“We Will Have To Eat Brown Bread,” Adib Mayaleh, Head Of Syria’s Central Bank – OpEd


Adib Mayaleh promised Syrians “brown bread” rather than cake yesterday. Coming from Syria’s head banker, this is not reassuring. “It will be more and more difficult because of sanctions and the events. We will have to tighten our belts”, he said. “I say the opposite of Marie Antoinette who said that if the French have no bread they should eat cake. I think we will have to give up the cake to eat brown bread”.

Dr. Adib Mayaleh & Dr. Rateb Shallah, the son of Badr al-Din Shallah, who assured Hafiz al-Assad that the Damascene Sunni elite would not join the Muslim Brotherhood in their uprising against the regime in 1982. Photo taken in 23/4/2005 during the The first Tourism Investment Market in Syria.

Iran, Syria’s only backer and ally, is hedging its bets. It’s leaders no longer have confidence that Assad will survive. Ahmedinejad “warned” Bashar yesterday in an interview on Hizballa’s Almanar TV that “the people should have the right to elect and get their freedoms”. He also said that a timeline and deadlines should be put in place so the west can’t have an excuse to interfere. Iran is worried about throwing good money after bad.

The EU stopped just short of ordering a full oil embargo, but it cannot be far off. Syria only exports 110,521 barrels of oil a day. At $85 a barrel, this is just short of $10 million a day or $3.6 billion a year.This is the amount of Syria’s export revenues from oil. It is chump change for the international market. Italy has been buying half of all Syrian oil exports in an effort to make up for the Libyan exports that are no longer available to it. Replacing Syrian oil with another source will cause modest inconvenience and a small financial hit. Italy, it would seem, is being given more time by the EU to negotiate a favorable deal for a replacement source.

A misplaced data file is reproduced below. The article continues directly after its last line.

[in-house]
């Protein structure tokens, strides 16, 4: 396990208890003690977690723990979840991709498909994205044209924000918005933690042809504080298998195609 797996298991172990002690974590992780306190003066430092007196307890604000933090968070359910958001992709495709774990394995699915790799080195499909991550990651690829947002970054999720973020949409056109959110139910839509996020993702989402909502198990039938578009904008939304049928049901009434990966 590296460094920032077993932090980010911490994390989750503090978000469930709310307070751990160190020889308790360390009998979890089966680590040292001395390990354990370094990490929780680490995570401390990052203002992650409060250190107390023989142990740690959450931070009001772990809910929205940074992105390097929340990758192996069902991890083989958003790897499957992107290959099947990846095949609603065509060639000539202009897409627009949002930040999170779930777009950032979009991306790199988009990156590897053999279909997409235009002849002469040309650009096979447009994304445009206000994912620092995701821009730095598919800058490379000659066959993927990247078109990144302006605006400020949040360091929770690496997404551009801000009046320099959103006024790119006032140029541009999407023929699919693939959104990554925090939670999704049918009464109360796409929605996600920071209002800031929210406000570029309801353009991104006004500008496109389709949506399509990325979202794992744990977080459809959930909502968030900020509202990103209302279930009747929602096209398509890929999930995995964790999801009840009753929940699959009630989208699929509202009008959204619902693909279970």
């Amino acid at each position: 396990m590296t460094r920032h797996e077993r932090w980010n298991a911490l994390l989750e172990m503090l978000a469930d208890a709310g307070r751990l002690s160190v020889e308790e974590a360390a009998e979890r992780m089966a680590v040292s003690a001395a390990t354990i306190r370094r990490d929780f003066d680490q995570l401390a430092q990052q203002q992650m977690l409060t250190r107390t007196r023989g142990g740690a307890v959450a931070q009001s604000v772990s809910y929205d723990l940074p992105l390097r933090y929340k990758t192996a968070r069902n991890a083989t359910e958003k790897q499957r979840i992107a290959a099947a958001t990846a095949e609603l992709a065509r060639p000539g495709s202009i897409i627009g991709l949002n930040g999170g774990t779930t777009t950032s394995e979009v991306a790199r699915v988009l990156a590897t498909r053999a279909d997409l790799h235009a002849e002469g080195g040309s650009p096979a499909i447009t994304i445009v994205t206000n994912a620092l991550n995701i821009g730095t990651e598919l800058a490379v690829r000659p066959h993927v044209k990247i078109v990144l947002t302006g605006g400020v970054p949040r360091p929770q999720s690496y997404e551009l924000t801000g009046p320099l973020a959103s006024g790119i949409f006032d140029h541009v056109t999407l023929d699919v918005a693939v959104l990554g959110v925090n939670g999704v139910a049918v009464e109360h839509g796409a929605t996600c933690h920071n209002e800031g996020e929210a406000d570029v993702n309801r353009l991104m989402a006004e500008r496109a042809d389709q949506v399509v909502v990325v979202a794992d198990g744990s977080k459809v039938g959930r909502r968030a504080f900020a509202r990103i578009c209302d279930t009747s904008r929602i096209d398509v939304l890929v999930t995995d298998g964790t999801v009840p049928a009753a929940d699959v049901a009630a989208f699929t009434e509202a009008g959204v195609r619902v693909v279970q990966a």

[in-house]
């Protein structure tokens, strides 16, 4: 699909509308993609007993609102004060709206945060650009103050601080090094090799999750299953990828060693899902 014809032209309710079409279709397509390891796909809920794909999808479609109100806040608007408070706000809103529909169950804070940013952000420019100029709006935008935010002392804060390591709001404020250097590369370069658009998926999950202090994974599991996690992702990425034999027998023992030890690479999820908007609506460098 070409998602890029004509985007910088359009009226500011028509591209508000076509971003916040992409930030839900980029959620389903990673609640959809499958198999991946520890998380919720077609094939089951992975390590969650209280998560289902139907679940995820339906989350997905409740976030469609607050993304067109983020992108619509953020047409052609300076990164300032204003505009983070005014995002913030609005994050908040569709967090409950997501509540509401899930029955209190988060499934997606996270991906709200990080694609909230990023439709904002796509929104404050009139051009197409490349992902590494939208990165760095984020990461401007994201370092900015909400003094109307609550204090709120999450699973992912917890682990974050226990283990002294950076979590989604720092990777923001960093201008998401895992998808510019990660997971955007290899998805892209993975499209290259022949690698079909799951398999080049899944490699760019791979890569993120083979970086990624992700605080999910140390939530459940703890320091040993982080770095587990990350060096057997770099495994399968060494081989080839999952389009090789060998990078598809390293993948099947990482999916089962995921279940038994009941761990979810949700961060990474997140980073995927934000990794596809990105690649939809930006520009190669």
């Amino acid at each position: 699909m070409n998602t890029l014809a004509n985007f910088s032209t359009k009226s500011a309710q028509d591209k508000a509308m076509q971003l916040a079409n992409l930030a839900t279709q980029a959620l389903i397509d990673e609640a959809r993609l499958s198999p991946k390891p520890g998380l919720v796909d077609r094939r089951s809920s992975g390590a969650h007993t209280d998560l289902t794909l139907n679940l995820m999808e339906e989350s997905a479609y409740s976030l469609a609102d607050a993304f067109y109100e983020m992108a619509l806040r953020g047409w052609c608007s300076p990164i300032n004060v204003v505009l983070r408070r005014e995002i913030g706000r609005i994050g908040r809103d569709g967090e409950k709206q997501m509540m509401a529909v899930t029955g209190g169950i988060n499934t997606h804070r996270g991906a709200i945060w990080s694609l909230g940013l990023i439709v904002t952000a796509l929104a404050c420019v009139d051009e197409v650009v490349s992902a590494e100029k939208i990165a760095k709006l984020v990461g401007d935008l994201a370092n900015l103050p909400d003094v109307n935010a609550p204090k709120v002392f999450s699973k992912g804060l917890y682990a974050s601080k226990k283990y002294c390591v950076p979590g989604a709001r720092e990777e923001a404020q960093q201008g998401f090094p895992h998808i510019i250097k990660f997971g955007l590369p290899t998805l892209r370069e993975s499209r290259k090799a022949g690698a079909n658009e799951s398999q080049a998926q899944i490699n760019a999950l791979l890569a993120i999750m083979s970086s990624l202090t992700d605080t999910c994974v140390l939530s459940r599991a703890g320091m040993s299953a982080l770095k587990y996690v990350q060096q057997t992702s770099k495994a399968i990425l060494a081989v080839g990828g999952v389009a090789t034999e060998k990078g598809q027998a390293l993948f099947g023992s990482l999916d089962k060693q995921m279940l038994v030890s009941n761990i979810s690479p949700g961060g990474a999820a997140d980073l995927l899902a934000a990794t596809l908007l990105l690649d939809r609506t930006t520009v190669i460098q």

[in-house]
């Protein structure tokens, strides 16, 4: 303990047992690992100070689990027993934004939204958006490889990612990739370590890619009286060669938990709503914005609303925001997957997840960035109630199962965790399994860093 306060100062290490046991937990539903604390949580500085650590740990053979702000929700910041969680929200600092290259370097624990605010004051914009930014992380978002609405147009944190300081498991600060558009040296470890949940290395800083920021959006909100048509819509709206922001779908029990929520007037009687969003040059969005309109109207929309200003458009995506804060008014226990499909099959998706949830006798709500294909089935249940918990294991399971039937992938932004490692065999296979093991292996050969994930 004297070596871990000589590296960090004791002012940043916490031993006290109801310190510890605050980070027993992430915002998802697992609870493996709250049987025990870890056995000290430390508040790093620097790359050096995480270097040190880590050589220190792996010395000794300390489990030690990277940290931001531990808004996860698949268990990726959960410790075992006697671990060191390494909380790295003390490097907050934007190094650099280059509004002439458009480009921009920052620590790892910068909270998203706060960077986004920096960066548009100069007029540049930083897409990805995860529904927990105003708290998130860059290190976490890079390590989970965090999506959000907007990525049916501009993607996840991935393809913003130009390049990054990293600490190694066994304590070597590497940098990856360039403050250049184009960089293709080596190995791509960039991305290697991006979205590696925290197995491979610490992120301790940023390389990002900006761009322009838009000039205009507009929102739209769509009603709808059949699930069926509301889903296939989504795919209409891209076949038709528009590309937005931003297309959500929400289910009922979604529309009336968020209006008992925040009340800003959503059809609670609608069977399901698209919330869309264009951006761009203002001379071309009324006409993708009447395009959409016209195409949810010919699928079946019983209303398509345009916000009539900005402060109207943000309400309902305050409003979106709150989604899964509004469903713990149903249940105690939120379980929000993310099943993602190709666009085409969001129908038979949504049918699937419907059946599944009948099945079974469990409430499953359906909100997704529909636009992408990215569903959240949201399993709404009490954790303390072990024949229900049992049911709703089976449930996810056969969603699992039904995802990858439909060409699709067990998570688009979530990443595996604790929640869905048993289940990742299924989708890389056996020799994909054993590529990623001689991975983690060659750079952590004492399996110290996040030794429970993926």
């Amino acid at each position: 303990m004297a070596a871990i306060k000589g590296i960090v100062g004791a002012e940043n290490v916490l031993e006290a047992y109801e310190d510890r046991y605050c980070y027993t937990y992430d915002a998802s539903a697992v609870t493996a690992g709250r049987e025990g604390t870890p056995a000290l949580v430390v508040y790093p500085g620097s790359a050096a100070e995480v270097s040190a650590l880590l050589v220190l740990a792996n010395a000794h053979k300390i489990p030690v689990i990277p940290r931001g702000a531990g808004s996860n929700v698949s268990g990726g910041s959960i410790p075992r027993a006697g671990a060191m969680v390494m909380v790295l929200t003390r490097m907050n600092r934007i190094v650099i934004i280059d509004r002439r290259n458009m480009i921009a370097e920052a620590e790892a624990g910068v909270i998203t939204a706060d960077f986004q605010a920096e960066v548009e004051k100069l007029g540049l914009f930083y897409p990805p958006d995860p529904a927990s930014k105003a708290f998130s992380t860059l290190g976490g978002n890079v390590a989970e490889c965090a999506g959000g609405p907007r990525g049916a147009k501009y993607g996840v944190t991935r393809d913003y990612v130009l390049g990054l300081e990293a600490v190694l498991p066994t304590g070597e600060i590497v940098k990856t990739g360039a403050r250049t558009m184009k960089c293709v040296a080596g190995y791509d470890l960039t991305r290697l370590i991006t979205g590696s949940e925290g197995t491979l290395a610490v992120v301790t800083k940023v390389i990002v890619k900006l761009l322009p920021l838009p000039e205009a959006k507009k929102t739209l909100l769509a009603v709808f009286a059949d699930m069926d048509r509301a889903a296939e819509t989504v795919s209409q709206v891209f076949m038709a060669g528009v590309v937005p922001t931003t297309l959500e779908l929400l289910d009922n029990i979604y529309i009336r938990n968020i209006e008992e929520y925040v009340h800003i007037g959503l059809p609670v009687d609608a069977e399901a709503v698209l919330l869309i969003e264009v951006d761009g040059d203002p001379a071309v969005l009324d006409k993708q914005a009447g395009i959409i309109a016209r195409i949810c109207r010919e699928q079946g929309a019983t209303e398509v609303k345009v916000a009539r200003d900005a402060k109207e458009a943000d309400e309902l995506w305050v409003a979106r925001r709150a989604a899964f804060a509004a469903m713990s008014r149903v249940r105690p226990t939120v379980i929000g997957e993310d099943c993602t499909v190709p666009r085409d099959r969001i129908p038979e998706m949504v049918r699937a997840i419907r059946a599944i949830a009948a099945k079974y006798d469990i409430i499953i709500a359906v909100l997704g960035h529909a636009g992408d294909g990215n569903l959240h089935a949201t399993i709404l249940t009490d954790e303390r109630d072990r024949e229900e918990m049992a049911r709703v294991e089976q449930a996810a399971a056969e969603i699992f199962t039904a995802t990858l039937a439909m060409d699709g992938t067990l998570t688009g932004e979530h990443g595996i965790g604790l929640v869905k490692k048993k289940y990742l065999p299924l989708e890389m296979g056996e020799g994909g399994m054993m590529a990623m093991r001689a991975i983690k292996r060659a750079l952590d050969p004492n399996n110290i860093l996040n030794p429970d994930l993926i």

President Assad will not be able to survive this. It is not clear how he will be pushed out. Today, he appears strong militarily. The Syrian army has retaken Hama and destroyed large demonstrations in Homs, Deir and many other places, but the people are boiling. Anger is traveling up the Syrian social hierarchy. People cannot support this killing if there is no end in sight. Sunni merchants, the professional classes, and Christians stood by Bashar yesterday. They considered him Syria’s only option. They are rethinking. They can see that there is no light at the end of the Assad tunnel. They are beginning to pray that the change comes quickly. How that change will come remains unknown.

Will the Syrian opposition be able to rise to the challenge. That is the question that hovers over every discussion today. Can it resolve its internal squabbles in order to provide sober and disciplined leadership? Can it assume power without prolonging Syria’s agony? The Syrian youth have shown tremendous courage, but the time for wisdom and compromise has arrived.

Syria Comment - Joshua Landis

Joshua Landis maintains Syria Comment and teaches modern Middle Eastern history and politics and writes on Syria and its surrounding countries. He writes “Syria Comment,” a daily newsletter on Syrian politics that attracts some 3,000 readers a day. It is widely read by officials in Washington, Europe and Syria. Dr. Landis regularly travels to Washington DC to consult with the State Department and other government agencies. He is a frequent analyst on TV and radio.

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